If you’re struggling to maintain a consistent exercise routine, it could be due to a variety of internal factors. The human body is incredibly complex and influenced by a multitude of factors.
Today, we’re going to explore which internal influences most affect physical activity and discover the factors impacting your exercise routine. By understanding these factors, you’ll gain insight into what’s driving your behavior and unlock strategies for overcoming any obstacles that stand in your way.
We all know how important it is to stay active, but did you ever stop to consider why some people seem to find it easier than others? While there are certainly external factors that can impact our physical activity levels, it’s often the internal ones that hold us back.
In this article, we’ll delve into the various ways our bodies and minds influence our willingness and ability to engage in physical activity. From biological factors like age and hormones to psychological barriers like motivation and self-efficacy, we’ll cover it all.
“The problem isn’t knowing what to do, it’s doing what you know.”
If you’ve been struggling to establish an exercise habit or just want to better understand how your body works, keep reading! We promise you’ll walk away with valuable insights that will help you make positive changes for years to come.
The human body is a complex system, and there are numerous internal factors that can influence physical activity. Biological factors such as genetic predisposition and neurobiological abnormalities are two main factors that play a crucial role in determining an individual’s propensity for physical activity.
A person’s genes significantly impact their inclination towards physical activity or lack thereof. Studies have shown that approximately 50% of the variability in physical activity among individuals can be attributed to genetic factors (1). Individuals with specific variations in their DNA may be more prone to enjoy sports, regular exercise, or endurance-based activities like running or cycling.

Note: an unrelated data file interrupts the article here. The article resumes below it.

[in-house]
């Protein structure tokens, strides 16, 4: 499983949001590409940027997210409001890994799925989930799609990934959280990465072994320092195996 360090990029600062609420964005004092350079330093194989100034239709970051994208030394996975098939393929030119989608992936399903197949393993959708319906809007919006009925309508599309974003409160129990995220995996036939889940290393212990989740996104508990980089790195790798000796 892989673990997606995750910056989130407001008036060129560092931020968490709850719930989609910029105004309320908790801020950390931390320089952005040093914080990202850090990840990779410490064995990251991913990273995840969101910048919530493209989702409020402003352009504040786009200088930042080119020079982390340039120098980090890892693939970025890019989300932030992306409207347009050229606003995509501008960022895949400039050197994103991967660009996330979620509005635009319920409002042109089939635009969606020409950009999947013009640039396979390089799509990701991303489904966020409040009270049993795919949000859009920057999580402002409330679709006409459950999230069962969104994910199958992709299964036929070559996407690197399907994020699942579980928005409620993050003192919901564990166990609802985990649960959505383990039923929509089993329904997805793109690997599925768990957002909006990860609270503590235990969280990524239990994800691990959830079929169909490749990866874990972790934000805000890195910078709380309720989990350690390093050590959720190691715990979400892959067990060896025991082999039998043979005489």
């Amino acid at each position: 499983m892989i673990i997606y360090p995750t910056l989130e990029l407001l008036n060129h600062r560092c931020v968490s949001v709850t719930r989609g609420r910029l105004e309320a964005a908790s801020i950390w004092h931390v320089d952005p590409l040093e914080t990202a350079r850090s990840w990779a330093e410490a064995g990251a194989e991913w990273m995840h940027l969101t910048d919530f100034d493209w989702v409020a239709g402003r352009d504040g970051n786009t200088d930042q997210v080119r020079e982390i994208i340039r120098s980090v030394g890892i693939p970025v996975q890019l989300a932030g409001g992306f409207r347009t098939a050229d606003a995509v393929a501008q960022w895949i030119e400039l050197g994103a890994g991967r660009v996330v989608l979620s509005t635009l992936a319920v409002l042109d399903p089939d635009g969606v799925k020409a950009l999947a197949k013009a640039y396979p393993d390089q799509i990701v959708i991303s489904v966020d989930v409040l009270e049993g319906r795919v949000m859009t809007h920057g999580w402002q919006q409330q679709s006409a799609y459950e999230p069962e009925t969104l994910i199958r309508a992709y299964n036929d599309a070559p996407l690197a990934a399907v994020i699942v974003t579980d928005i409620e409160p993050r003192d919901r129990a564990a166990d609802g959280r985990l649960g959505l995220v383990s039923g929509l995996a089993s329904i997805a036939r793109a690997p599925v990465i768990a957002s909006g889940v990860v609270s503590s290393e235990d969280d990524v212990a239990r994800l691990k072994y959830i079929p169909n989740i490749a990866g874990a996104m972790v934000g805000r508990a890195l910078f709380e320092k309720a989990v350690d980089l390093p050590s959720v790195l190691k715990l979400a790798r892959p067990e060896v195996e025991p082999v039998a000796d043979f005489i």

This doesn’t imply that people who do not inherit these “exercise” genes cannot be physically active or become excellent athletes. Research suggests that even those without a favorable gene variant can still improve fitness levels through structured training programs and lifestyle modifications (2).
Brain function plays a vital role in regulating physical activity and motivation. When neurobiological imbalances occur, one might experience reduced energy levels, lethargy, or even depression – all of which could impact physical activity negatively.
One study found that extreme exhaustion during exercise was directly linked with a particular deficiency of dopamine release in the basal ganglia region of the brain (3). Dopamine is a neurotransmitter that regulates reward, motivation, and addiction, so having irregular levels may significantly contribute to difficulties in initiating or maintaining physical activity routines.
- Add variety to your workout routine by incorporating new exercises, changing locations, or trying different classes
- Surround yourself with like-minded individuals who encourage you to stay active
- Break your exercise session into shorter bouts instead of completing one lengthy session
While there are numerous internal factors that affect physical activity levels, genetic predisposition and neurobiological abnormalities play particularly essential roles. These may seem daunting to overcome initially; however, remember that all is not lost with the proper guidance, support system, and hard work.
“Genetics represents a powerful driver of individual differences in exercise physiology and adaptation to training.” – Claire J. Steves / King’s College London
“Some people lack certain genes for muscle recovery or endurance capacity but compensate through diligence and environment.” – Lawrence W. Bassett Jr. / University of Mississippi Medical Center
- (1) Bouchard, C. (2012). Gene-environment interactions in the etiology of obesity: defining the fundamentals. Journal of Personalized Medicine 2(3), 97-104.
- (2) Ross R., Goodpaster BH, Koch LG, et al. Precision Exercise Medicine: Understanding Exercise Response Variability. Br J Sports Med. 2019 Apr;53(7):1141–1153. doi:10.1136/bjsports-2018-100036
- (3) Sutoo D., Akiyama K. Regulation of brain function by exercise. Neurobiology of Disease 2003;13(1):1-14. doi:10.1016/s0969-9961(03)00022-4